London Avenue Canal facts for kids
The London Avenue Canal is a drainage canal in New Orleans, Louisiana, used for pumping rain water into Lake Pontchartrain. The canal runs through the 7th Ward of New Orleans from the Gentilly area to the Lakefront. It is one of the three main drainage canals responsible for draining rainwater from the main basin of New Orleans. The London Avenue Canal's flood walls built atop earthen levees breached on both sides during Hurricane Katrina in 2005.
The canal was constructed in the first half of the 19th century, commissioned by Alexander Milne, who owned large tracts of land that would later become part of the city of New Orleans but were at the time mostly swamp. The canal originally served to commerce of small boat traffic from Lake Pontchartrain to the "Back of Town" section of New Orleans in addition to limited swamp drainage. By the end of the 19th century, with most commerce shifted to other canals specifically designed for shipping, the London Avenue Canal had achieved its modern function to take flow of drainage mechanically pumped from the streets of the City. However early on this was mostly just water from the river-side of the Canal head; most of the area along the Canal in back of Gentilly Ridge remained cypress swamp with a few cow-pastures subject to periodic flooding.
In the early 20th century the old "London Avenue Machine" steam-pump at the head of the Canal was replaced with a more efficient system of high capacity pumps designed by A. Baldwin Wood. Residential development of the areas along the Canal in the Gentilly neighborhood (except along the highest ground along Gentilly Road itself) did not begin until after Wood's improved drainage system was operational. Dillard University was established beside the Canal.
In the 1930s, construction of levees along Lake Pontchartrain and the Paris Avenue Canal improved drainage further back along the canal's borders. With additional lift pumps in place in 1945, the full length of land along the canal all the way back to the lake was soon developed as residential neighborhoods. A major project of upgrading the floodwalls and bridges along the Canal was begun in 1999.
Breaches during Hurricane Katrina
The London Avenue Canal Levee and floodwall breached on both sides during Hurricane Katrina in late August 2005 at surge levels more than four feet below design specifications. The east breach occurred around 6 to 7 a.m. and sent tons of sand and water into the neighborhood of Mirabeau (5000 Warrington Drive). The west breach occurred around 7 or 8 a.m. and flooded the adjacent neighborhood of Lake Vista (6100 Pratt Drive). The U.S. Army Corps of Engineers conducted expensive emergency efforts to fill the breaches in September; more flooding flowed from the incompletely patched canal during Hurricane Rita the next month, but not enough extent to cause any damage that was not already left from Hurricane Katrina. Water continued to flow from seepage in the temporary levee in lower breach in sufficient quantity to cover nearby streets as late as the first week of January, 2006. That month the Army Corps of Engineers finished temporary repairs of the canal breaches.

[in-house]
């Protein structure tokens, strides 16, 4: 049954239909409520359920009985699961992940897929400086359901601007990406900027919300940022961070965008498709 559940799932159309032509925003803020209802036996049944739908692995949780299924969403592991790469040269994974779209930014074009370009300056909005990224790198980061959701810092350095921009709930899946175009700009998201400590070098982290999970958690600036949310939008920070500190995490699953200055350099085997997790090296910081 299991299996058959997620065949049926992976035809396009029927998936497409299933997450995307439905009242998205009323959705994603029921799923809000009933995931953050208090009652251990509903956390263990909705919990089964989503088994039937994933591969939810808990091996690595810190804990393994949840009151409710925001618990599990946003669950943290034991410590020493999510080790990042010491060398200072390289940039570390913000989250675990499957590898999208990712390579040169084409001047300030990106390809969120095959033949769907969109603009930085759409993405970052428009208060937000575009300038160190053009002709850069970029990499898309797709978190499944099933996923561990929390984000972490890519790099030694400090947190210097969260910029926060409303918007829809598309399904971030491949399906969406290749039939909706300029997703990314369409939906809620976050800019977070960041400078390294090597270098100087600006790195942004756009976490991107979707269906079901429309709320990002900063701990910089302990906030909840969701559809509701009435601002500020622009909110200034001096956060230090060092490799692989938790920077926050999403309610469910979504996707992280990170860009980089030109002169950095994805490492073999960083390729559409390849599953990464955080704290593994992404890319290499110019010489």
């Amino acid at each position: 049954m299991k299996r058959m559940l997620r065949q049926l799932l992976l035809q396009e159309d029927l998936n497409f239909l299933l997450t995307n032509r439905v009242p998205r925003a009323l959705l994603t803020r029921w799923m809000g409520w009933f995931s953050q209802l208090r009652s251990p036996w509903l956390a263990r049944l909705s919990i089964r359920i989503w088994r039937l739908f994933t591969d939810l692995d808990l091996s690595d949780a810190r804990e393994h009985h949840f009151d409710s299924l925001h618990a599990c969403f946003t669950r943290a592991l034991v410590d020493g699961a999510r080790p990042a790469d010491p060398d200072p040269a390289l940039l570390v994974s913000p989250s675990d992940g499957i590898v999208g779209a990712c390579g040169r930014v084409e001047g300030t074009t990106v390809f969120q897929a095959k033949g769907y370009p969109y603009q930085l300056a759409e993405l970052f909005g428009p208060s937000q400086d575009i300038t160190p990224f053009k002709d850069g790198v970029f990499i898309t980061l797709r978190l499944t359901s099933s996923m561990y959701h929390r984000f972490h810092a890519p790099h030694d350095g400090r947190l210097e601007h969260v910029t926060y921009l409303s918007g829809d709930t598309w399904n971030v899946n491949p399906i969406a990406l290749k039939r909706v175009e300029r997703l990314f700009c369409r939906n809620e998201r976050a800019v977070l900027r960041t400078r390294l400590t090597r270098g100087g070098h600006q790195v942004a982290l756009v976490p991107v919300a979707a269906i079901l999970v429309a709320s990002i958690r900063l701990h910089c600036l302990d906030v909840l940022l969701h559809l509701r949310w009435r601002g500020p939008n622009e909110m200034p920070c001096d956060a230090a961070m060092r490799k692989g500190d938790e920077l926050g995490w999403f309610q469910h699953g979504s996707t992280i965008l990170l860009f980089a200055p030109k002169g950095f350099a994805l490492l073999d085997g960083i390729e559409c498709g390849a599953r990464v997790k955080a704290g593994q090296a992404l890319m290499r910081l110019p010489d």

Investigations into the Breaches
In October 2005, the Army Corps of Engineers convened an investigation of the levee breaches that occurred during Hurricane Katrina called the Interagency Performance Evaluation Task Force (IPET). The members of the IPET confirmed that the canal floodwalls failed at significantly lower water level than the top of the floodwall due to faulty design. In August 2007, the Corps announced the results of an engineering analysis applying more stringent post-Katrina design criteria which showed the maximum safe load on some of the surviving floodwalls is only 7 feet (2.1 m) of water, which is half the original 14-foot (4.3 m) design intent.
According to an article published in the August 2015 issue of the official journal of the World Water Council, the both breaches were due to faulty design. The authors concluded that the Army Corps of Engineers had misinterpreted the results of a Sheet Pile Load test (E-99 Study) they conducted in the mid 1980s. The engineers had wrongly concluded that they could install sheet pilings at a depth of not more than 17 feet, rather than 31 to 46 feet. This switch to shorter sheet pilings saved the Army Corps millions but came at the expense of reduced engineering reliability.
In January 2008, Federal Judge Stanwood Duval of the US District Court for Eastern Louisiana held the US Army Corps of Engineers responsible for defects in the design of the concrete flood walls constructed in the levees of the London Avenue Canal; however, the agency could not be held financially liable due to sovereign immunity provided in the Flood Control Act of 1928.
Post-Katrina, the Army Corps has strengthened and enhanced the reliability of the levees and flood walls of the London Avenue Canal in the following ways: 1) gates with massive pump stations have been installed at the canal's mouth to Lake Pontchartrain, 2) the Army Corps has determined a “safe water” level in the canals which is lower than the height of the canal wall, 3) steel sheet pilings were driven to deeper depths, and 4) relief walls that act as “warning gauges” have been installed.
London Avenue Canal Facts for Kids. Kiddle Encyclopedia.